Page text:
Margaret Knight: The Flat-Bottomed Bag Lady

As a teenager in the 1850s, Margaret Ellen Knight invented a safety device for 19th century power looms. As a young woman, she invented a major consumer product that is part of our daily lives today.

Were it not for this Wednesday’s Woman, baggers at supermarkets all over America would not be able to ask that all-important question: “Paper or plastic?” Margaret Ellen Knight is the inventor of the flat-bottomed paper bag that is a staple of American shopping life.

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Cecelia Payne, The Greatest Female Astronomer In History

Cecelia Payne, the greatest female astronomer in history
British immigrant Cecelia Payne blazed a trail across the skies of academic astronomy to ultimately become the greatest female astronomer of all time.

Although robbed of the credit for her greatest astronomical accomplishment and subjected to nonstop gender discrimination during the rest of her academic career, Cecelia Payne was finally recognized as “the greatest female astronomer in history.” This Wednesday’s Woman’s story is one of brilliance, tenacity and extraordinary scientific achievement in the face of persistent obstructions.

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Mary Anderson: The Woman Who Invented the Windshield Wiper

Female inventor Mary Anderson who created and patented the windshield wiper.
Real estate entrepreneur and cattle ranch operator Mary Anderson came up with and patented the idea of windshield wipers in 1903, years before Henry Ford’s Model T Ford hit the market.

If you’re reading this from anywhere along the east coast and dealing with the after-effects of our New Year’s “bomb cyclone,” you know how annoying that highway spray of grime, salt and slush kicked up on your car’s windshield can be. Meet today’s Wednesday’s Woman, Mary Anderson (1866-1953), the female inventor who created the common, everyday, indispensable windshield wiper.

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Hedy Lamarr, Serious Inventor Trapped in a Hollywood Image

Hedy Lamarr, actress and one of America's most famed female inventors
In parallel with her Hollywood fame, Hedy Lamarr was a constant tinkerer and successful inventor who contributed significant innovative engineering ideas adopted by the U.S. military and consumer industries. In 1997 Lamarr’s engineering work was honored with the Electronic Frontier Foundation’s Pioneer Award and in 2014 she was posthumously inducted into the National Inventors Hall of Fame.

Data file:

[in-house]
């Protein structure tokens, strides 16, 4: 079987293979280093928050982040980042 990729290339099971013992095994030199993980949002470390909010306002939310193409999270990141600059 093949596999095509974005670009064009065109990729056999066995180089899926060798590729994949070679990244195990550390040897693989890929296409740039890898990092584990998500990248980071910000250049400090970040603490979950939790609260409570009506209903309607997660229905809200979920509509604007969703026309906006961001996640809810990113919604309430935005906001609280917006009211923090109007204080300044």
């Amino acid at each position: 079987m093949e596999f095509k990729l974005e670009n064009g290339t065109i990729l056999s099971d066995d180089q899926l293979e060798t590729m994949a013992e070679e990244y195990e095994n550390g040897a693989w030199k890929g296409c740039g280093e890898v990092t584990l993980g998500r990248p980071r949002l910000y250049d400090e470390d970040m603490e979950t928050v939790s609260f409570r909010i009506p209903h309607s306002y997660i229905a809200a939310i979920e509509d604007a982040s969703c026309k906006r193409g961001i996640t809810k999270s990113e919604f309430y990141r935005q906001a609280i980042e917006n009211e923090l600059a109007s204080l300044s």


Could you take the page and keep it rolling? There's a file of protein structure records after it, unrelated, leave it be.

Whoever coined the phrase “more than just a pretty face” could have been describing this Wednesday’s Woman. Hedy Lamarr, the exquisite Hollywood beauty of the 1930s and ’40s, was born into an Austrian Jewish family as Hedwig Eva Maria Kiesler in 1914. She would ultimately go on to become the Hollywood star we all know, as well as a highly successful engineering innovator who most of us were never aware of.

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Grace Hopper: The Navy Math Whiz Who Helped Design the First Computer

Grace Hopper, U.S. Navy Engineer and female scientist and inventor.
Grace Hopper was an early pioneer of computer technology and helped develop the COBOL programming system.

This Wednesday’s Woman is “Amazing Grace.” Grace Hopper was determined to join the U.S. Navy in the midst of World War II. But the 37-year-old associate professor  just barely squeaked in under the Navy’s cutoff age By 1943 Hopper had earned a Ph.D. in math from Yale and was teaching at Vassar. Continue reading “Grace Hopper: The Navy Math Whiz Who Helped Design the First Computer”

Lillian Moller Gilbreth: Psychologist, Engineer, Famous Inventor and Mother of 12

Lillian Gillbreth, GE engineer and famous female inventor
Lillian Moller Gilbreth was the first woman elected into the National Academy of Engineering.

Next time you reach into the fridge or use your electric can opener, thank today’s Wednesday Woman: Lillian Moller Gilbreth (1878-1972). An industrial psychologist, engineer and mother of 12, she was dubbed the original superwoman and described as a genius in the art of living. Continue reading “Lillian Moller Gilbreth: Psychologist, Engineer, Famous Inventor and Mother of 12”